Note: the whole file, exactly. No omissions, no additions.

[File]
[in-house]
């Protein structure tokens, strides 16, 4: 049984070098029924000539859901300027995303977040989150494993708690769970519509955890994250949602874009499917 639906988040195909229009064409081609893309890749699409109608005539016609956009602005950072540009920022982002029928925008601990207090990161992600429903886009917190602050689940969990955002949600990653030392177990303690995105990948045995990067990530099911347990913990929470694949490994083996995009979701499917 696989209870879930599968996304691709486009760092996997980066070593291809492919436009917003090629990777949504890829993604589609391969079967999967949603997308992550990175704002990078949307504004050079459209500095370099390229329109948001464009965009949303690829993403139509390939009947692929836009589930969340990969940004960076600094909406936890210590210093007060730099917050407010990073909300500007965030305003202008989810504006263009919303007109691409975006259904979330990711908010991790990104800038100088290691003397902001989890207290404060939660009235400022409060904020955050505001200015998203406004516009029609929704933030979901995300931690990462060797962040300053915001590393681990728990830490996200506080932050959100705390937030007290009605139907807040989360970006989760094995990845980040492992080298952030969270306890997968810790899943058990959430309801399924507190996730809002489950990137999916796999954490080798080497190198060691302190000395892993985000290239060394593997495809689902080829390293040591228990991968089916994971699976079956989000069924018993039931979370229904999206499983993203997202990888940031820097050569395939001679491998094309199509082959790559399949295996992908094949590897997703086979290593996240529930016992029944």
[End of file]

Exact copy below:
[in-house]
């Protein structure tokens, strides 16, 4: 049984070098029924000539859901300027995303977040989150494993708690769970519509955890994250949602874009499917 639906988040195909229009064409081609893309890749699409109608005539016609956009602005950072540009920022982002029928925008601990207090990161992600429903886009917190602050689940969990955002949600990653030392177990303690995105990948045995990067990530099911347990913990929470694949490994083996995009979701499917 696989209870879930599968996304691709486009760092996997980066070593291809492919436009917003090629990777949504890829993604589609391969079967999967949603997308992550990175704002990078949307504004050079459209500095370099390229329109948001464009965009949303690829993403139509390939009947692929836009589930969340990969940004960076600094909406936890210590210093007060730099917050407010990073909300500007965030305003202008989810504006263009919303007109691409975006259904979330990711908010991790990104800038100088290691003397902001989890207290404060939660009235400022409060904020955050505001200015998203406004516009029609929704933030979901995300931690990462060797962040300053915001590393681990728990830490996200506080932050959100705390937030007290009605139907807040989360970006989760094995990845980040492992080298952030969270306890997968810790899943058990959430309801399924507190996730809002489950990137999916796999954490080798080497190198060691302190000395892993985000290239060394593997495809689902080829390293040591228990991968089916994971699976079956989000069924018993039931979370229904999206499983993203997202990888940031820097050569395939001679491998094309199509082959790559399949295996992908094949590897997703086979290593996240529930016992029944």